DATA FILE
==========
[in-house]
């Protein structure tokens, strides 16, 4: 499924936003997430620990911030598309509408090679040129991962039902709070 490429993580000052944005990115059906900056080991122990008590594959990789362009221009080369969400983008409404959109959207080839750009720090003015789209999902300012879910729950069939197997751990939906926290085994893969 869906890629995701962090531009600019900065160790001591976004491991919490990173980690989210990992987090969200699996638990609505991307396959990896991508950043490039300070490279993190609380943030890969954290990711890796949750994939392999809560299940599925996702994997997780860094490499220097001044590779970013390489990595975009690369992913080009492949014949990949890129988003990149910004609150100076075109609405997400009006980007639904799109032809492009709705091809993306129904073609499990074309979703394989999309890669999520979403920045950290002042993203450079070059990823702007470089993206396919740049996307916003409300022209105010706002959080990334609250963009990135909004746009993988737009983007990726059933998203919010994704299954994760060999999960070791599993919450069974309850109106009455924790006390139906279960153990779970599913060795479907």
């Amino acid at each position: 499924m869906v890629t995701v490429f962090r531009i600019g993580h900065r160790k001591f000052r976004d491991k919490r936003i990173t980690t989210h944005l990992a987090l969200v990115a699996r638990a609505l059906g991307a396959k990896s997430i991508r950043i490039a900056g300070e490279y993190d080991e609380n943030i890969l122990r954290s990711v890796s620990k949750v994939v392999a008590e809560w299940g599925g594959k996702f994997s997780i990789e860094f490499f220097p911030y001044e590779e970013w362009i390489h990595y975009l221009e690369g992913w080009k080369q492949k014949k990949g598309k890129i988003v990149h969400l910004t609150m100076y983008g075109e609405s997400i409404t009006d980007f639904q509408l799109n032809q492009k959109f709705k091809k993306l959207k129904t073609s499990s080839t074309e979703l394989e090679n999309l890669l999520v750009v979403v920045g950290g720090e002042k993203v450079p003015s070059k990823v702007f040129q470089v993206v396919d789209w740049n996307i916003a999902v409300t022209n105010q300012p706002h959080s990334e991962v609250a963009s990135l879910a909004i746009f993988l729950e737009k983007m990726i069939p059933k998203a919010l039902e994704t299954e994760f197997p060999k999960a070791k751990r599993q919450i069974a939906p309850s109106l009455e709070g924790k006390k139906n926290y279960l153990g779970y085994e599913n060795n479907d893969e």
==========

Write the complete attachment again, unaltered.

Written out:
[in-house]
């Protein structure tokens, strides 16, 4: 499924936003997430620990911030598309509408090679040129991962039902709070 490429993580000052944005990115059906900056080991122990008590594959990789362009221009080369969400983008409404959109959207080839750009720090003015789209999902300012879910729950069939197997751990939906926290085994893969 869906890629995701962090531009600019900065160790001591976004491991919490990173980690989210990992987090969200699996638990609505991307396959990896991508950043490039300070490279993190609380943030890969954290990711890796949750994939392999809560299940599925996702994997997780860094490499220097001044590779970013390489990595975009690369992913080009492949014949990949890129988003990149910004609150100076075109609405997400009006980007639904799109032809492009709705091809993306129904073609499990074309979703394989999309890669999520979403920045950290002042993203450079070059990823702007470089993206396919740049996307916003409300022209105010706002959080990334609250963009990135909004746009993988737009983007990726059933998203919010994704299954994760060999999960070791599993919450069974309850109106009455924790006390139906279960153990779970599913060795479907």
């Amino acid at each position: 499924m869906v890629t995701v490429f962090r531009i600019g993580h900065r160790k001591f000052r976004d491991k919490r936003i990173t980690t989210h944005l990992a987090l969200v990115a699996r638990a609505l059906g991307a396959k990896s997430i991508r950043i490039a900056g300070e490279y993190d080991e609380n943030i890969l122990r954290s990711v890796s620990k949750v994939v392999a008590e809560w299940g599925g594959k996702f994997s997780i990789e860094f490499f220097p911030y001044e590779e970013w362009i390489h990595y975009l221009e690369g992913w080009k080369q492949k014949k990949g598309k890129i988003v990149h969400l910004t609150m100076y983008g075109e609405s997400i409404t009006d980007f639904q509408l799109n032809q492009k959109f709705k091809k993306l959207k129904t073609s499990s080839t074309e979703l394989e090679n999309l890669l999520v750009v979403v920045g950290g720090e002042k993203v450079p003015s070059k990823v702007f040129q470089v993206v396919d789209w740049n996307i916003a999902v409300t022209n105010q300012p706002h959080s990334e991962v609250a963009s990135l879910a909004i746009f993988l729950e737009k983007m990726i069939p059933k998203a919010l039902e994704t299954e994760f197997p060999k999960a070791k751990r599993q919450i069974a939906p309850s109106l009455e709070g924790k006390k139906n926290y279960l153990g779970y085994e599913n060795n479907d893969e």